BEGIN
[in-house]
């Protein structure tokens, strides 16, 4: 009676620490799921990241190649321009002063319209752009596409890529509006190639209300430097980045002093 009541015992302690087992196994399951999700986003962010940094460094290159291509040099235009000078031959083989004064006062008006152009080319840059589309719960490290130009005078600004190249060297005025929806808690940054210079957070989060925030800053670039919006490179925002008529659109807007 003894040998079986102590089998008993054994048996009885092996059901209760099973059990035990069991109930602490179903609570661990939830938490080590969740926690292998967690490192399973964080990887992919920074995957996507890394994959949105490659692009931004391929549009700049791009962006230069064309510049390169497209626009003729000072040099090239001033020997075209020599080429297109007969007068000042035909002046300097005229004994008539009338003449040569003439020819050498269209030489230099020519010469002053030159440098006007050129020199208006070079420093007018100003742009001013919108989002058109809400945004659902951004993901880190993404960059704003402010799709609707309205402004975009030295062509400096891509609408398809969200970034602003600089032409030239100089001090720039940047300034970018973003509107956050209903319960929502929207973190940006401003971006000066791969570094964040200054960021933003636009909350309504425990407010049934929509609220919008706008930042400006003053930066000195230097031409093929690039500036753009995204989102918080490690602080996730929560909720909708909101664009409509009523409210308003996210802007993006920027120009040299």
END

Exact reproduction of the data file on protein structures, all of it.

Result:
[in-house]
């Protein structure tokens, strides 16, 4: 009676620490799921990241190649321009002063319209752009596409890529509006190639209300430097980045002093 009541015992302690087992196994399951999700986003962010940094460094290159291509040099235009000078031959083989004064006062008006152009080319840059589309719960490290130009005078600004190249060297005025929806808690940054210079957070989060925030800053670039919006490179925002008529659109807007 003894040998079986102590089998008993054994048996009885092996059901209760099973059990035990069991109930602490179903609570661990939830938490080590969740926690292998967690490192399973964080990887992919920074995957996507890394994959949105490659692009931004391929549009700049791009962006230069064309510049390169497209626009003729000072040099090239001033020997075209020599080429297109007969007068000042035909002046300097005229004994008539009338003449040569003439020819050498269209030489230099020519010469002053030159440098006007050129020199208006070079420093007018100003742009001013919108989002058109809400945004659902951004993901880190993404960059704003402010799709609707309205402004975009030295062509400096891509609408398809969200970034602003600089032409030239100089001090720039940047300034970018973003509107956050209903319960929502929207973190940006401003971006000066791969570094964040200054960021933003636009909350309504425990407010049934929509609220919008706008930042400006003053930066000195230097031409093929690039500036753009995204989102918080490690602080996730929560909720909708909101664009409509009523409210308003996210802007993006920027120009040299």